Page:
The Los Angeles Times leads with a new Commerce Department report showing a robust 5.8 percent economic growth rate during the first quarter of 2002. The LAT's headline champions the surge, though the story—on the whole—is sobering. The New York Times leads with President Bush again urging Israel to end the incursions into Palestinian territories. The Washington Post goes with U.S. cardinals lining up behind zero tolerance at a dinner in Philadelphia.
The good news about the economy—the 5.8 percent jump—is offset by other, less sunny indicators, according to the LAT lead. Consumer confidence fell and the stock market suffered its worst week since September. These two factors are intimately linked, the NYT explains, because "consumers have kept the economy afloat the last two years," so the confidence drop naturally spooked investors. The Dow lost 1.2 percent yesterday and 3.4 percent for the week.
In an especially grim turn, Verisign, a company that registers Internet domain names, lost 46 percent of its value on Friday after announcing that it's second-quarter forecasts were overly optimistic, the NYT reports.
Speaking from the ranch in Crawford, Bush again urged Israel to withdraw from Palestinian-controlled territories, the NYT reports in its lead. He was responding to an Israeli offensive in the West Bank in which two Palestinians were killed and 11 detained. The problem is that the incursions seem to have "restored the domestic standing" of Ariel Sharon, a Times observation based on opinion polls published in the Israeli newspaper Maariv showing that 65 percent of Israelis approve of their prime minster's performance, up from 35 percent in March, before the attacks began. Deep down in the story, it's reported that 48 percent of the poll respondents favor banning from television any journalists critical of the government or the military operations.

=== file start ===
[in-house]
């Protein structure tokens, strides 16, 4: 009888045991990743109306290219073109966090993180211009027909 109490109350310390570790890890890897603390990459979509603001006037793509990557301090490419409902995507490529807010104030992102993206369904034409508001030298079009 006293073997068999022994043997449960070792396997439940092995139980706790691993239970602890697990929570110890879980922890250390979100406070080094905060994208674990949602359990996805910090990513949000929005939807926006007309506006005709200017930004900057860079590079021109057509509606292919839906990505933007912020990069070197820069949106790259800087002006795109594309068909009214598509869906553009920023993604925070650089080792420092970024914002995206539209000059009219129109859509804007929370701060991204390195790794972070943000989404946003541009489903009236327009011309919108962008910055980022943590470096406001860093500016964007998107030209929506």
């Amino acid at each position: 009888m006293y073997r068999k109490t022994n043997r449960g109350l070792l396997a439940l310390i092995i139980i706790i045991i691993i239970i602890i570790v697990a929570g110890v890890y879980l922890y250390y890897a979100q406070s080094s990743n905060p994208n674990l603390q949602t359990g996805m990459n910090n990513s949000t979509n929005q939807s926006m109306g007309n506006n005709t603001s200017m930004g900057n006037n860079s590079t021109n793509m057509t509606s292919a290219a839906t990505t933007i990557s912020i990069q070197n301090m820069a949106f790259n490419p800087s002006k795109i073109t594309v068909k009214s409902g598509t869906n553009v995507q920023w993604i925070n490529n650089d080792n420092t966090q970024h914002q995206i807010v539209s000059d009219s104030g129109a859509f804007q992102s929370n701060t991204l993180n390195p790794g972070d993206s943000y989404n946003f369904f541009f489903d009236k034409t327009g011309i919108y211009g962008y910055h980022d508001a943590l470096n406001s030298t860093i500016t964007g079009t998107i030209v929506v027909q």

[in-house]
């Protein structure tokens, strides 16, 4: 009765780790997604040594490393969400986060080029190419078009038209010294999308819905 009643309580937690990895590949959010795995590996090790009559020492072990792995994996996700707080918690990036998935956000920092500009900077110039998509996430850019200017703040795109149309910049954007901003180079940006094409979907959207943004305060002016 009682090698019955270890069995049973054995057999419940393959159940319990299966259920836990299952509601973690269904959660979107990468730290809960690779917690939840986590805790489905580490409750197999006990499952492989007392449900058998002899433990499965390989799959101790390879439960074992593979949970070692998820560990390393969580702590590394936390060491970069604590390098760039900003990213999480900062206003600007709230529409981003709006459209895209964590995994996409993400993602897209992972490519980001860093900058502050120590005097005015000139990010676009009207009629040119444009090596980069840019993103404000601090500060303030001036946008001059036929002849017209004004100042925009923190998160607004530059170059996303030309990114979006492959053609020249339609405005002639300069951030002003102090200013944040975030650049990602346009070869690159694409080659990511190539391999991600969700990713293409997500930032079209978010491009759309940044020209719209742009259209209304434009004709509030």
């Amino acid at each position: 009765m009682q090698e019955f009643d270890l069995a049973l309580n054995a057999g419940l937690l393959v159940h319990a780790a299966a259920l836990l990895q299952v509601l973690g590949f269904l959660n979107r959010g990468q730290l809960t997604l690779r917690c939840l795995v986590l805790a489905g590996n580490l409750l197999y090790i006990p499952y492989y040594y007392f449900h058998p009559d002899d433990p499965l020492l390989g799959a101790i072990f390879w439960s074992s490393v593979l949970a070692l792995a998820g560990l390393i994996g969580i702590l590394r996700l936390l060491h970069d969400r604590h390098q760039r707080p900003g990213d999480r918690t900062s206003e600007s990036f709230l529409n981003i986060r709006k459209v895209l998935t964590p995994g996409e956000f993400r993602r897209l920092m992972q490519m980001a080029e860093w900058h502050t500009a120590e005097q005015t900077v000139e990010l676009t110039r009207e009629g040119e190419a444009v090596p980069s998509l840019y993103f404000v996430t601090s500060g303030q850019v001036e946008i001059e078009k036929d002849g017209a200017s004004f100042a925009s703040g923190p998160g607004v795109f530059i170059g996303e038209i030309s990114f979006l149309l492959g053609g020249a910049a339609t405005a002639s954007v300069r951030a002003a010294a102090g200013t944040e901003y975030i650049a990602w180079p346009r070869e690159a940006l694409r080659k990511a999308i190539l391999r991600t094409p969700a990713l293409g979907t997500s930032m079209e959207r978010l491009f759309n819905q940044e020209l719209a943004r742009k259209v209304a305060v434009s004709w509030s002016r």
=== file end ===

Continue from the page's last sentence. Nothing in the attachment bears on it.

When he met with Bush on Thursday, Crown Prince Abdullah of Saudi Arabia warned of "grave consequences" if the U.S. failed to quell the Israeli campaign, the NYT reminds. He presented W. with an "eight-point" plan—the administration called it "helpful"—which included a return to the borders pre-1967. On Friday, the prince spent time with George H.W.—Bush the elder—riding the train from Houston to College Station and touring the Bush library at Texas A&M.
U.S. cardinals, gathered in Philadelphia for a Catholic University fund-raiser, gave a big, collective thumbs-down to pedophilia, according to the Post lead. "All of the cardinals are agreed on zero tolerance," says Cardinal Bevilacqua of Philly, "and by that I mean that we are all agreed that no priest guilty of even one act of sexual abuse of a minor will function in any ministry or any capacity in our dioceses." The cardinal also spoke of celibacy and homosexuality. When a heterosexual man takes a vow of celibacy "he's giving up a very good thing," he said, "and that is a family and children. That would not be true about a homosexual-oriented candidate. ... By his orientation he's not giving up family and marriage. He's giving up what the church considers an aberration, a moral evil."
The NYT runs a companion piece on lawyers who bring suits against the church on behalf of abuse victims. Working what was once a "marginal backwater of the law," these lawyers are now deluged with cases. The piece centers around Jeffrey Anderson, a Boston lawyer whose daughter was molested at age 7 by a therapist who was formerly a Catholic priest. "Every time I make an effort, it's for every survivor and for Amy, too," Anderson says. He has won more than $60 million in settlements from Catholic dioceses and—just in case he runs out of priests—he has a new target in mind. "We're launching a major assault on the Mormon Church," he says.
Everybody fronts the massacre at a German high school where a recently expelled 19-year-old stalked the halls with a shotgun and a handgun in search of teachers. He took down 17 people—14 of them adults, mostly teachers—before killing himself. The NYT focuses on Germany's strict gun-control laws and low crime rate, noting that the number of shooting deaths each year nationwide is about half New York's.
Finally, an 18-year-old freshman at SiTanka Huron University in Huron, S.D., tested HIV-positive a month ago and subsequently had unprotected sex with multiple partners, according to the LAT. Now he faces up to 75 years in prison and $75,000 in fines. In South Dakota, it is a felony to intentionally expose someone to HIV. "That, my friends, is no different from pointing a gun at someone and pulling the trigger," says the governor. Two of the freshman's numerous partners have tested positive.